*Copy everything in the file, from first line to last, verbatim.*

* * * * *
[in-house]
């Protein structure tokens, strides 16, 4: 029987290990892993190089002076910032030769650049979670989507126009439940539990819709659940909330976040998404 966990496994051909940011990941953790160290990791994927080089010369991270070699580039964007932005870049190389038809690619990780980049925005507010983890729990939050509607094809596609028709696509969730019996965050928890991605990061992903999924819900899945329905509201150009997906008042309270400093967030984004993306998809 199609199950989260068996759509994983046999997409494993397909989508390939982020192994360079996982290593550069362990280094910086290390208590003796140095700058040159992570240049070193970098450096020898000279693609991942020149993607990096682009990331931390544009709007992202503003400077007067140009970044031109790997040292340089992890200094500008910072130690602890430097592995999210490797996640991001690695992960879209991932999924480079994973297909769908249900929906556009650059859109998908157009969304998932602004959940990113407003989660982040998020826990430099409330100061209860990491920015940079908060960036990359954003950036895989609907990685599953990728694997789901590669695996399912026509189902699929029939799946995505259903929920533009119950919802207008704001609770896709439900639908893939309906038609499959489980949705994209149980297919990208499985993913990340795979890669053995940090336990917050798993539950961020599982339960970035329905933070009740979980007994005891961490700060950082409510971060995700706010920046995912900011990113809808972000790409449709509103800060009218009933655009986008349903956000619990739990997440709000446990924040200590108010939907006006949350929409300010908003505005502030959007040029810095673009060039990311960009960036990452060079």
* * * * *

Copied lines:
[in-house]
């Protein structure tokens, strides 16, 4: 029987290990892993190089002076910032030769650049979670989507126009439940539990819709659940909330976040998404 966990496994051909940011990941953790160290990791994927080089010369991270070699580039964007932005870049190389038809690619990780980049925005507010983890729990939050509607094809596609028709696509969730019996965050928890991605990061992903999924819900899945329905509201150009997906008042309270400093967030984004993306998809 199609199950989260068996759509994983046999997409494993397909989508390939982020192994360079996982290593550069362990280094910086290390208590003796140095700058040159992570240049070193970098450096020898000279693609991942020149993607990096682009990331931390544009709007992202503003400077007067140009970044031109790997040292340089992890200094500008910072130690602890430097592995999210490797996640991001690695992960879209991932999924480079994973297909769908249900929906556009650059859109998908157009969304998932602004959940990113407003989660982040998020826990430099409330100061209860990491920015940079908060960036990359954003950036895989609907990685599953990728694997789901590669695996399912026509189902699929029939799946995505259903929920533009119950919802207008704001609770896709439900639908893939309906038609499959489980949705994209149980297919990208499985993913990340795979890669053995940090336990917050798993539950961020599982339960970035329905933070009740979980007994005891961490700060950082409510971060995700706010920046995912900011990113809808972000790409449709509103800060009218009933655009986008349903956000619990739990997440709000446990924040200590108010939907006006949350929409300010908003505005502030959007040029810095673009060039990311960009960036990452060079």